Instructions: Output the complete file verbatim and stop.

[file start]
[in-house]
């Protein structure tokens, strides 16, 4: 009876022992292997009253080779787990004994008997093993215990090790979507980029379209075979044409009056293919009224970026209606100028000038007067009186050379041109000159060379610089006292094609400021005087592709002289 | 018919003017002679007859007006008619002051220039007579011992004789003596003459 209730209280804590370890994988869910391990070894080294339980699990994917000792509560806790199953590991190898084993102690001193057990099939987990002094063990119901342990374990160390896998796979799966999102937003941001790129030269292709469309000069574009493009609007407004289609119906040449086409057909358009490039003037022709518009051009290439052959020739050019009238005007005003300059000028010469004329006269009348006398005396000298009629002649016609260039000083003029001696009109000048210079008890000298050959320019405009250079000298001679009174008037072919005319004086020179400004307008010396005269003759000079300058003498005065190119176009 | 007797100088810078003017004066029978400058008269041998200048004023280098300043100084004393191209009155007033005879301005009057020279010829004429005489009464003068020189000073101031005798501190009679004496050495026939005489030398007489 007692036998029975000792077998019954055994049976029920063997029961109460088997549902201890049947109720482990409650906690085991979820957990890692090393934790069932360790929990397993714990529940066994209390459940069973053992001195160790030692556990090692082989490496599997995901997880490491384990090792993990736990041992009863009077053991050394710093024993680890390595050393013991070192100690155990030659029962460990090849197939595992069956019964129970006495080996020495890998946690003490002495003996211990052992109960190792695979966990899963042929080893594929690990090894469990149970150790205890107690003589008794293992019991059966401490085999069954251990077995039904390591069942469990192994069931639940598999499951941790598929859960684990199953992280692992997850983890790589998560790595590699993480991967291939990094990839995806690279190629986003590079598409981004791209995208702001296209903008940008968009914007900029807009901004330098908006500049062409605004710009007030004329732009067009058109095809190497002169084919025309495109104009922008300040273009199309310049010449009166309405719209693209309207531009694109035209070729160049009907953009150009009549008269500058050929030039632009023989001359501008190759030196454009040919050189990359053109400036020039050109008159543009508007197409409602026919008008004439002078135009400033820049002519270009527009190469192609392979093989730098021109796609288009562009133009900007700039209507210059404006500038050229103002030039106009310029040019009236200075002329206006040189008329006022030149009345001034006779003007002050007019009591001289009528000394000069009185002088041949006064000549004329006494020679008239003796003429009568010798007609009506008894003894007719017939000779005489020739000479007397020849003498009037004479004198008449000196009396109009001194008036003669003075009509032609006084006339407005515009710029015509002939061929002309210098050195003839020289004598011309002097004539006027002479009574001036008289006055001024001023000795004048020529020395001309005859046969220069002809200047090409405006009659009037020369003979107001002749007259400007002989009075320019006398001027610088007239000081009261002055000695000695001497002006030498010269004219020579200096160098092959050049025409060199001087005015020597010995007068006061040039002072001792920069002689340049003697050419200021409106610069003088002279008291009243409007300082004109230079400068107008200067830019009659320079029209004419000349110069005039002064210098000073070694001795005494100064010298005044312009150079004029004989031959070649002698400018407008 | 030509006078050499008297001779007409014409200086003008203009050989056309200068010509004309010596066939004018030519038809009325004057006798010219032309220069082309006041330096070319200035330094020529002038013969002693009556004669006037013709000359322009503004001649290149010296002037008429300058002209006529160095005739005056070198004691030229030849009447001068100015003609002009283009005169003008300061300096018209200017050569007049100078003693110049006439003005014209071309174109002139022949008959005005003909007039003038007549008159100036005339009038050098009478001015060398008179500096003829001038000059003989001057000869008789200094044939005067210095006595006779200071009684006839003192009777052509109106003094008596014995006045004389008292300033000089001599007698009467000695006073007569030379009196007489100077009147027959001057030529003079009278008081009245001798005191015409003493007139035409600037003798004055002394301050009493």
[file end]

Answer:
[in-house]
């Protein structure tokens, strides 16, 4: 009876022992292997009253080779787990004994008997093993215990090790979507980029379209075979044409009056293919009224970026209606100028000038007067009186050379041109000159060379610089006292094609400021005087592709002289 | 018919003017002679007859007006008619002051220039007579011992004789003596003459 209730209280804590370890994988869910391990070894080294339980699990994917000792509560806790199953590991190898084993102690001193057990099939987990002094063990119901342990374990160390896998796979799966999102937003941001790129030269292709469309000069574009493009609007407004289609119906040449086409057909358009490039003037022709518009051009290439052959020739050019009238005007005003300059000028010469004329006269009348006398005396000298009629002649016609260039000083003029001696009109000048210079008890000298050959320019405009250079000298001679009174008037072919005319004086020179400004307008010396005269003759000079300058003498005065190119176009 | 007797100088810078003017004066029978400058008269041998200048004023280098300043100084004393191209009155007033005879301005009057020279010829004429005489009464003068020189000073101031005798501190009679004496050495026939005489030398007489 007692036998029975000792077998019954055994049976029920063997029961109460088997549902201890049947109720482990409650906690085991979820957990890692090393934790069932360790929990397993714990529940066994209390459940069973053992001195160790030692556990090692082989490496599997995901997880490491384990090792993990736990041992009863009077053991050394710093024993680890390595050393013991070192100690155990030659029962460990090849197939595992069956019964129970006495080996020495890998946690003490002495003996211990052992109960190792695979966990899963042929080893594929690990090894469990149970150790205890107690003589008794293992019991059966401490085999069954251990077995039904390591069942469990192994069931639940598999499951941790598929859960684990199953992280692992997850983890790589998560790595590699993480991967291939990094990839995806690279190629986003590079598409981004791209995208702001296209903008940008968009914007900029807009901004330098908006500049062409605004710009007030004329732009067009058109095809190497002169084919025309495109104009922008300040273009199309310049010449009166309405719209693209309207531009694109035209070729160049009907953009150009009549008269500058050929030039632009023989001359501008190759030196454009040919050189990359053109400036020039050109008159543009508007197409409602026919008008004439002078135009400033820049002519270009527009190469192609392979093989730098021109796609288009562009133009900007700039209507210059404006500038050229103002030039106009310029040019009236200075002329206006040189008329006022030149009345001034006779003007002050007019009591001289009528000394000069009185002088041949006064000549004329006494020679008239003796003429009568010798007609009506008894003894007719017939000779005489020739000479007397020849003498009037004479004198008449000196009396109009001194008036003669003075009509032609006084006339407005515009710029015509002939061929002309210098050195003839020289004598011309002097004539006027002479009574001036008289006055001024001023000795004048020529020395001309005859046969220069002809200047090409405006009659009037020369003979107001002749007259400007002989009075320019006398001027610088007239000081009261002055000695000695001497002006030498010269004219020579200096160098092959050049025409060199001087005015020597010995007068006061040039002072001792920069002689340049003697050419200021409106610069003088002279008291009243409007300082004109230079400068107008200067830019009659320079029209004419000349110069005039002064210098000073070694001795005494100064010298005044312009150079004029004989031959070649002698400018407008 | 030509006078050499008297001779007409014409200086003008203009050989056309200068010509004309010596066939004018030519038809009325004057006798010219032309220069082309006041330096070319200035330094020529002038013969002693009556004669006037013709000359322009503004001649290149010296002037008429300058002209006529160095005739005056070198004691030229030849009447001068100015003609002009283009005169003008300061300096018209200017050569007049100078003693110049006439003005014209071309174109002139022949008959005005003909007039003038007549008159100036005339009038050098009478001015060398008179500096003829001038000059003989001057000869008789200094044939005067210095006595006779200071009684006839003192009777052509109106003094008596014995006045004389008292300033000089001599007698009467000695006073007569030379009196007489100077009147027959001057030529003079009278008081009245001798005191015409003493007139035409600037003798004055002394301050009493």